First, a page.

Emerald Resources NL (ASX:EMR), which has zero-debt on its balance sheet, can maximize capital returns by increasing debt due to its lower cost of capital. However, the trade-off is EMR will have to follow strict debt obligations which will reduce its financial flexibility. While zero-debt makes the due diligence for potential investors less nerve-racking, it poses a new question: how should they assess the financial strength of such companies? I will take you through a few basic checks to assess the financial health of companies with no debt.
Is EMR right in choosing financial flexibility over lower cost of capital?
Debt funding can be cheaper than issuing new equity due to lower interest cost on debt. Though, the trade-offs are that lenders require stricter capital management requirements, in addition to having a higher claim on company assets relative to shareholders. Either EMR does not have access to cheap capital, or it may believe this trade-off is not worth it. This makes sense only if the company has a competitive edge and is growing fast off its equity capital. Opposite to the high growth we were expecting, EMR’s negative revenue growth of -64% hardly justifies opting for zero-debt. If the decline sustains, it may find it hard to raise debt at an acceptable cost.
Can EMR pay its short-term liabilities?
Since Emerald Resources doesn’t have any debt on its balance sheet, it doesn’t have any solvency issues, which is a term used to describe the company’s ability to meet its long-term obligations. But another important aspect of financial health is liquidity: the company’s ability to meet short-term obligations, including payments to suppliers and employees. Looking at EMR’s most recent AU$783k liabilities, it appears that the company has been able to meet these obligations given the level of current assets of AU$1.8m, with a current ratio of 2.31x. Generally, for Metals and Mining companies, this is a reasonable ratio since there is a bit of a cash buffer without leaving too much capital in a low-return environment.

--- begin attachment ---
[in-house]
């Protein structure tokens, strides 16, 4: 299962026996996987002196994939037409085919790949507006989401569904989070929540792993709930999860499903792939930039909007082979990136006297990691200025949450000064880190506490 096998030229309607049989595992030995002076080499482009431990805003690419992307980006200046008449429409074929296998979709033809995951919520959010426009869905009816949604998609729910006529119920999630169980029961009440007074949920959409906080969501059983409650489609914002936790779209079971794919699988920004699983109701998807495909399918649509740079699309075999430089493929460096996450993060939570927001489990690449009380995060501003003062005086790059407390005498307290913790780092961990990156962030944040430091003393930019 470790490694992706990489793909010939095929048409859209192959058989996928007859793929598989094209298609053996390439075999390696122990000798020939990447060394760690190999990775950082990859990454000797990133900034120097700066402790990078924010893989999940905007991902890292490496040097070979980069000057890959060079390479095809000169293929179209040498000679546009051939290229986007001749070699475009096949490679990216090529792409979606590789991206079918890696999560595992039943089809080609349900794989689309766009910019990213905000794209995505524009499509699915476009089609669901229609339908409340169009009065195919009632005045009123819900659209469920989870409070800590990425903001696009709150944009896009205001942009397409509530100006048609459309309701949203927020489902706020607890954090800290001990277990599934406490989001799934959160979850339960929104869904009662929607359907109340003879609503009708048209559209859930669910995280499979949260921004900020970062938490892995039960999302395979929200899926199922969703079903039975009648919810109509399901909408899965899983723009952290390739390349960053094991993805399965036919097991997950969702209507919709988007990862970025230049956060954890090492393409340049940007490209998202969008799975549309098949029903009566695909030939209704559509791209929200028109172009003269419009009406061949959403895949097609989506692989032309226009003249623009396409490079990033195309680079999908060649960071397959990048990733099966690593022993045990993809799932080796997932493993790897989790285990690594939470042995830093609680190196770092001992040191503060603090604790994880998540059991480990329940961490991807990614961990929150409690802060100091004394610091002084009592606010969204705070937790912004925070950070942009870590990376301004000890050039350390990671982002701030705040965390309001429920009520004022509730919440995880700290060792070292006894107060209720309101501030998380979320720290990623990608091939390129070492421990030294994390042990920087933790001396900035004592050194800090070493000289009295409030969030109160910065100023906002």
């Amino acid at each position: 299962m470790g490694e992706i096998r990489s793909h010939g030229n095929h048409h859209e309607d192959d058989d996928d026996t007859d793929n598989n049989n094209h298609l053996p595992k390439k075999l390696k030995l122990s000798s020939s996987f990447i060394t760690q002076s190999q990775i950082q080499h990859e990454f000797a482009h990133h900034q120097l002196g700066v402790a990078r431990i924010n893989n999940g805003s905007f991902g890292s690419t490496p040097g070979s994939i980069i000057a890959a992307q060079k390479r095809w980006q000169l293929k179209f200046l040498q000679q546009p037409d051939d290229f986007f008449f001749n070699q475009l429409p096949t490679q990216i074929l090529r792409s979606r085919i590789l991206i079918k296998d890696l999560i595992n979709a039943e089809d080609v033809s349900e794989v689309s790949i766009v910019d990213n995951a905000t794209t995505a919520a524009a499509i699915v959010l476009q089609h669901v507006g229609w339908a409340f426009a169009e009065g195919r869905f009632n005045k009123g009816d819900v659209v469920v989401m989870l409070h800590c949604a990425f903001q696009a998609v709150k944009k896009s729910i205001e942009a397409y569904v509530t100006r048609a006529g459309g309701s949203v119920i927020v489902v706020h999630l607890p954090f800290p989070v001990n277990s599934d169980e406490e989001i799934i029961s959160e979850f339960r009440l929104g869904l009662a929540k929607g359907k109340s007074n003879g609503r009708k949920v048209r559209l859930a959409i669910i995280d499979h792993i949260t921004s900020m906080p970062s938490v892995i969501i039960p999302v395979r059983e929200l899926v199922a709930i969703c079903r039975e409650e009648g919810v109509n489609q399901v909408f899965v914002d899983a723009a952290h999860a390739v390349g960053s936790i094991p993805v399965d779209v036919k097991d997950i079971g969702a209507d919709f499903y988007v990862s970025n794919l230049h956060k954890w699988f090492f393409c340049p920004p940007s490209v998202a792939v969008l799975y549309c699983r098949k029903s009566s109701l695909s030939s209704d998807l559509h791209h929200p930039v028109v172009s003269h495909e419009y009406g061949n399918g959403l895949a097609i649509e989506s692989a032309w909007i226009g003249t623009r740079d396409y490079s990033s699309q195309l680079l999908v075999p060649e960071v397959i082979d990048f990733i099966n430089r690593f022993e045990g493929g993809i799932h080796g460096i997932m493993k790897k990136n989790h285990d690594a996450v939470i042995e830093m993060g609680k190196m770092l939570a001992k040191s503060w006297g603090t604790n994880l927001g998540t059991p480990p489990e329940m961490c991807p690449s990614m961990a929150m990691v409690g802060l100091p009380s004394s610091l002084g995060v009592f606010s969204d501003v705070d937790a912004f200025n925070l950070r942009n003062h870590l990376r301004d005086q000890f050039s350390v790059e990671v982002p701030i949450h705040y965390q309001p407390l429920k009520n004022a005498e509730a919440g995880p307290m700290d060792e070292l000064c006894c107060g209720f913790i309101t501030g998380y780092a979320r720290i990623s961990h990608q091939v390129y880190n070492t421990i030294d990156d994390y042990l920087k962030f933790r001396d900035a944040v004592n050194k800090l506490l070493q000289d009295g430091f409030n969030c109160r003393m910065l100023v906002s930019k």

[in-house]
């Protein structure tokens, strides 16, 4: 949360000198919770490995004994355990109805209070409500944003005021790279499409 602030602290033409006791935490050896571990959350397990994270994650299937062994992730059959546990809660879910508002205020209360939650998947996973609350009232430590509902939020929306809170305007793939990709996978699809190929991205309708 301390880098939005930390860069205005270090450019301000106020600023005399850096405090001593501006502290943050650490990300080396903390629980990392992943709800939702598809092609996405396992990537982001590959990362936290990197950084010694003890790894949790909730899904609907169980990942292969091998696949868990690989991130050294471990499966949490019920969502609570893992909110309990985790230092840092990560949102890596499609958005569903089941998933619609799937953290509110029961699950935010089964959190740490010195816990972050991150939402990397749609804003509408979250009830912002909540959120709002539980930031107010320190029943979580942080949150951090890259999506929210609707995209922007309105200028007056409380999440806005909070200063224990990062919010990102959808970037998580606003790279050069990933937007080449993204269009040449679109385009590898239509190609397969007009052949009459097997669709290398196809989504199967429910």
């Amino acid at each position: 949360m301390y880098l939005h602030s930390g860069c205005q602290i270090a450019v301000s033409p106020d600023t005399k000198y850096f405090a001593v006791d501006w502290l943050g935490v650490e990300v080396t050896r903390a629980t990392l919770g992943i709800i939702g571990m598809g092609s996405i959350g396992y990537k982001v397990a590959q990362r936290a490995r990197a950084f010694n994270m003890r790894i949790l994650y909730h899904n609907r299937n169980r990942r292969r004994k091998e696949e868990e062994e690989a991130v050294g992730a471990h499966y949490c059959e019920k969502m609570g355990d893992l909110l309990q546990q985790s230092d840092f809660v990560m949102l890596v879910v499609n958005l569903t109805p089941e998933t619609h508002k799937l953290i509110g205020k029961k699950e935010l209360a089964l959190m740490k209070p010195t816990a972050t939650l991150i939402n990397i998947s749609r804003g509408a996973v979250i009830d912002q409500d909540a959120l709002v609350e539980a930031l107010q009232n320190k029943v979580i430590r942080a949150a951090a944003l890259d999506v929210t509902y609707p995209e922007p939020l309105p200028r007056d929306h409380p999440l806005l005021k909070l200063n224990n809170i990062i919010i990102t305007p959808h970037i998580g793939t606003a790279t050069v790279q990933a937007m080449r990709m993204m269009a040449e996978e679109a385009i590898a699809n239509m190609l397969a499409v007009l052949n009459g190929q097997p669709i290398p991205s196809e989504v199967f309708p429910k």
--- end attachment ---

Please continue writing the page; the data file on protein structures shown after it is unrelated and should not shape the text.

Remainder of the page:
As a high-growth company, it may be beneficial for EMR to have some financial flexibility, hence zero-debt. Since there is also no concerns around EMR’s liquidity needs, this may be its optimal capital structure for the time being. Going forward, EMR’s financial situation may change. Keep in mind I haven’t considered other factors such as how EMR has been performing in the past. I suggest you continue to research Emerald Resources to get a more holistic view of the stock by looking at:
- Historical Performance: What has EMR’s returns been like over the past? Go into more detail in the past track record analysis and take a look at the free visual representations of our analysis for more clarity.
- Other High-Performing Stocks: Are there other stocks that provide better prospects with proven track records? Explore our free list of these great stocks here.
To help readers see past the short term volatility of the financial market, we aim to bring you a long-term focused research analysis purely driven by fundamental data. Note that our analysis does not factor in the latest price-sensitive company announcements.
The author is an independent contributor and at the time of publication had no position in the stocks mentioned. For errors that warrant correction please contact the editor at firstname.lastname@example.org.